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    #11
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    He has a personality and got in at a good time - built his brand up - but I'm not big into long form myself. But I guess if you like someone enough and their format and presentation, the longer the better.

    Personally, I love to watch dozens of 2-3 minutes per day.

    Anything over 3 minutes really tests my patience unless I am trying to learn something very complicated (like certain software tutorials).


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    #12
    Still "Senior Member" Gord.T's Avatar
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    Quote Originally Posted by Peter C. View Post
    I was having a convo with my brother about it. In some ways he has the potential to create a channel but the amount of time and effort might get you very little. I'm sure there are places you could get tips but it's still very hard. A lot of the modern day platforms are very attractive because you have the freedom to create and post content. The issue is only a few at the top get the views. Even if you manage to create good content, get views, to consistently follow that up to generate equally compelling content to build a following is daunting.
    I find the best artistic visual quality and over all content quality to be found on Vimeo. A hidden gem. The YT rat-race for views is a bit much sometimes and even with Twitch as in the constant husseling for money is a bit much at times.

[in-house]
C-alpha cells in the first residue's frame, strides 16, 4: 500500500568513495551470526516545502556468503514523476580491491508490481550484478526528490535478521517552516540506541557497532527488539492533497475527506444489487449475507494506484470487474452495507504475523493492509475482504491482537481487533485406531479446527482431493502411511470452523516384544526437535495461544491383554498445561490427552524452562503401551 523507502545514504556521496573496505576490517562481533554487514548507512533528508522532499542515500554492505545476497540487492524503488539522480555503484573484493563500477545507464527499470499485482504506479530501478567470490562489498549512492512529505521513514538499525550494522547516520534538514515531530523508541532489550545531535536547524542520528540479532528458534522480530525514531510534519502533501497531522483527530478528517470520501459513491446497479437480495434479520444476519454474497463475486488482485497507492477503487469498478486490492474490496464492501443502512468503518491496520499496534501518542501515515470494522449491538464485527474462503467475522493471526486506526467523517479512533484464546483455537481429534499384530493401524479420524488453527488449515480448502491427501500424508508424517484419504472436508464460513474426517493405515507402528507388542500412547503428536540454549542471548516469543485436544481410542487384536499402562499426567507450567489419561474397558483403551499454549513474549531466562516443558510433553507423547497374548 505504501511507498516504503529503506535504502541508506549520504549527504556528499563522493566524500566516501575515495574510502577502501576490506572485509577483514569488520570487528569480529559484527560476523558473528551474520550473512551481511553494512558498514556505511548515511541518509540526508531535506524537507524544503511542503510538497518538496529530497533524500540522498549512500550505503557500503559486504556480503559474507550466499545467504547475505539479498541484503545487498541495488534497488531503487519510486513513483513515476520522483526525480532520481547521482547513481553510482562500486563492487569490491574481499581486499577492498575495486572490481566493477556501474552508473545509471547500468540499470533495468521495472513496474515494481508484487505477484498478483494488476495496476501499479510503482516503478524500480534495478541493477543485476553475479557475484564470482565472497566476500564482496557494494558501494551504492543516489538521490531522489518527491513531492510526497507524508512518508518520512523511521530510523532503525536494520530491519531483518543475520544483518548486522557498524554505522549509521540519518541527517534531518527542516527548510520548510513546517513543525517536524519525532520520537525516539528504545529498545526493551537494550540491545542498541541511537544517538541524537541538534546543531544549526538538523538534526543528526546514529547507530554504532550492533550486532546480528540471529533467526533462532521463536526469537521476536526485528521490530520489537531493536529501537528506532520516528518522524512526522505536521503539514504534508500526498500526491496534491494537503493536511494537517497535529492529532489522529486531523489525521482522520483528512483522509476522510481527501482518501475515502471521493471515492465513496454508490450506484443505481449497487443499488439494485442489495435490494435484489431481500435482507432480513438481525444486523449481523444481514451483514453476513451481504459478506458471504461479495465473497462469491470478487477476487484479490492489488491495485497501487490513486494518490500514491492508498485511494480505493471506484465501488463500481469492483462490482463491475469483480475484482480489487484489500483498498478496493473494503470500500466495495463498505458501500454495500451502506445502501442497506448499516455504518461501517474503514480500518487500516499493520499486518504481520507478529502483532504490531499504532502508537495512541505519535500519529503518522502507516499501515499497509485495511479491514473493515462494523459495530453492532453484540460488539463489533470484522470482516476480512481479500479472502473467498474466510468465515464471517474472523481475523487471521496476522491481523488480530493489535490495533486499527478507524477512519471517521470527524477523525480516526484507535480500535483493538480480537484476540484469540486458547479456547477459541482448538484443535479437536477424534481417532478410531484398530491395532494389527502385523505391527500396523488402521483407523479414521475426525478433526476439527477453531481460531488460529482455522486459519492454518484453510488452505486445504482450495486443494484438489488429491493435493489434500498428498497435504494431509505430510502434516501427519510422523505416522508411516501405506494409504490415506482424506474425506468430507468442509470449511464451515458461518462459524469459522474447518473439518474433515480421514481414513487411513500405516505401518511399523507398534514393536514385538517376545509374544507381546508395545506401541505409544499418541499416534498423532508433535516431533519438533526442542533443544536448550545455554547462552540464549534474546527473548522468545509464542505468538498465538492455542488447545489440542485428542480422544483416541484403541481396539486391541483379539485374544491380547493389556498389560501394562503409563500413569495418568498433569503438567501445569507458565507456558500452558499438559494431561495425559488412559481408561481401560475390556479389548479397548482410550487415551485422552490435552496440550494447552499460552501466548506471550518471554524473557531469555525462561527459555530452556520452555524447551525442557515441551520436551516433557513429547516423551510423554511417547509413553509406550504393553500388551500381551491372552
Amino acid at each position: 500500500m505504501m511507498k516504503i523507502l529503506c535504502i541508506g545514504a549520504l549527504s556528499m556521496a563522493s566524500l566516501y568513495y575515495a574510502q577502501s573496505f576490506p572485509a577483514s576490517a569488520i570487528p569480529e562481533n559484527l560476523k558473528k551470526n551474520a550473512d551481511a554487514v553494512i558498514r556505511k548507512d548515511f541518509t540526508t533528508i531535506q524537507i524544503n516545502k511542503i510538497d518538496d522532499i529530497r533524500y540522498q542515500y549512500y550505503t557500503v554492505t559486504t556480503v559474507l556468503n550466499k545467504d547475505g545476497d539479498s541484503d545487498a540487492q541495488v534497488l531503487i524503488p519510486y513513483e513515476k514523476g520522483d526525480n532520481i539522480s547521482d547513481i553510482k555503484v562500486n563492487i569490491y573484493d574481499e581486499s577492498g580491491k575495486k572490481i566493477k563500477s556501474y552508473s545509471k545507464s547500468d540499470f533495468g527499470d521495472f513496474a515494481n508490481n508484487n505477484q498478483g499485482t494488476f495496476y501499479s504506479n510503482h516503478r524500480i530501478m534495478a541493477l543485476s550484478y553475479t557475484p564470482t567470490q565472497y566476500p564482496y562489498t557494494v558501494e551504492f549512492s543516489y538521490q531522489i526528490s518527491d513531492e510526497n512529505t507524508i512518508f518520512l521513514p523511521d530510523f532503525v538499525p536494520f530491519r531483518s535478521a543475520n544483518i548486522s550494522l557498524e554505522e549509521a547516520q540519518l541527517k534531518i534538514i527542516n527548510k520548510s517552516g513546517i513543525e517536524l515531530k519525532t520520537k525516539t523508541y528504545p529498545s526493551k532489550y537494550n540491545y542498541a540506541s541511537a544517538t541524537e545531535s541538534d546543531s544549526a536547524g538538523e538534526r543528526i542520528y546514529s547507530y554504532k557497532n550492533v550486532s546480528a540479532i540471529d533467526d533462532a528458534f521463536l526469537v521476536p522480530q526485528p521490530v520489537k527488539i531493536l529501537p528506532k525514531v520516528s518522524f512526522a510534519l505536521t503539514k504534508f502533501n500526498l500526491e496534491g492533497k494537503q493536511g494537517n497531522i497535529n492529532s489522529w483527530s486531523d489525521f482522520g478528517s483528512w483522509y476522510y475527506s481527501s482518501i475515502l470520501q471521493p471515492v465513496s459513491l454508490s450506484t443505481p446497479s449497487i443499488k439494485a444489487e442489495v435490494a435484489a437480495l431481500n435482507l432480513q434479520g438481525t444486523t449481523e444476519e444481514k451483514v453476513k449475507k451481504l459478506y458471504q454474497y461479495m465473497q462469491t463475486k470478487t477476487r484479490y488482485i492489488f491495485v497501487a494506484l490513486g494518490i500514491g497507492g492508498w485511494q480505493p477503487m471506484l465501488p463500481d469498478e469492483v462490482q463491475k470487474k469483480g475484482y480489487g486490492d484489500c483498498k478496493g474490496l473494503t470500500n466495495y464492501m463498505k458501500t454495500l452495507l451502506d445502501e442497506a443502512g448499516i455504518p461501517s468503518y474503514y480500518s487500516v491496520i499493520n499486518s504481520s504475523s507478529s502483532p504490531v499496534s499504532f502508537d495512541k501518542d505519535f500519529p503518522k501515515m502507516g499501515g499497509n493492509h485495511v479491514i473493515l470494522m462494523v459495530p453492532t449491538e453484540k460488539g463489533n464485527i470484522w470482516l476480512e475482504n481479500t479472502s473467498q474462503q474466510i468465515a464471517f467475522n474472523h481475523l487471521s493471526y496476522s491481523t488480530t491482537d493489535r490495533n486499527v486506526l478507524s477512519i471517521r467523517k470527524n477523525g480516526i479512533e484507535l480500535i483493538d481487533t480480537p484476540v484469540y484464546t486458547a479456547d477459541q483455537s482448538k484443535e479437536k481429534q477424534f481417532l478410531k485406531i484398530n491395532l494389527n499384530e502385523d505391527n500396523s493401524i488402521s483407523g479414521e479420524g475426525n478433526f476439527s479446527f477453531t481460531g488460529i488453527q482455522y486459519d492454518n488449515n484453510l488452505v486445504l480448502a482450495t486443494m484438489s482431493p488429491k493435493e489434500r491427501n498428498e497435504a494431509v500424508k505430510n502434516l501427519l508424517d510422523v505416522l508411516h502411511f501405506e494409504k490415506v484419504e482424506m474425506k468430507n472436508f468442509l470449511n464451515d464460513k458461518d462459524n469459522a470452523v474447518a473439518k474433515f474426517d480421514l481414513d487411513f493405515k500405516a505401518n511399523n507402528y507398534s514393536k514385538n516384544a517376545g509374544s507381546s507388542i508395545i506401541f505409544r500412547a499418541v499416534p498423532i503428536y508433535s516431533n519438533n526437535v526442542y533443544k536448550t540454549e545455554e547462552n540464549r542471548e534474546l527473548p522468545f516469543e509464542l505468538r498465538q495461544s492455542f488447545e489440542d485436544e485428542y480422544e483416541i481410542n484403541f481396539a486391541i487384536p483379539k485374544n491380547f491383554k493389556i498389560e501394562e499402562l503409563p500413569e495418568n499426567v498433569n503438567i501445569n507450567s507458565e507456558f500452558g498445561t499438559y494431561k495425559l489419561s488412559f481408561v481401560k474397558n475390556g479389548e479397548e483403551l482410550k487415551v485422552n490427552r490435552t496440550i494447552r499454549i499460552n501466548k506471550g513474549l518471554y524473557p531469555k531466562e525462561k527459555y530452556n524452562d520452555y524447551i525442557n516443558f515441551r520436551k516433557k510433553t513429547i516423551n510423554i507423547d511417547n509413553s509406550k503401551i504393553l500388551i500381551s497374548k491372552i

//Making money on YT? IDK.
    Last edited by Gord.T; 10-15-2020 at 02:12 AM.
    "Remember To Dip the Right End of the Cigar in your $250.00 dollar glass of Brandy." -Doc Bernard.


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    #13
    Senior Member puredrifting's Avatar
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    From my research, YouTube is really no different than FB or IG and the only way to gain a lot of viewers, unless you experience growth through a viral or celebrity endorsement, is to literally buy them. From what I have read, many of the videos you see with huge viewer
    numbers are essentially bought and paid for.

    I will say that my daughter dabbled around with her YT channel for a while. She was vegan and made a video in our kitchen about how to prepare Jackfruit and use it as a Pork Substitute. The video sat there with a
    few hundred views for six months but than inexplicably last year and into Quarantine this year, her video skyrocketed to 75k views. She has no idea why and none of her other videos have caught any traction beyond just a few hundred
    views. She now has over 1,000 subscribers and her views on that one video keep growing. In YT terms, these numbers, of course, are still tiny but considering she just put it out there and built up 75k views, I thought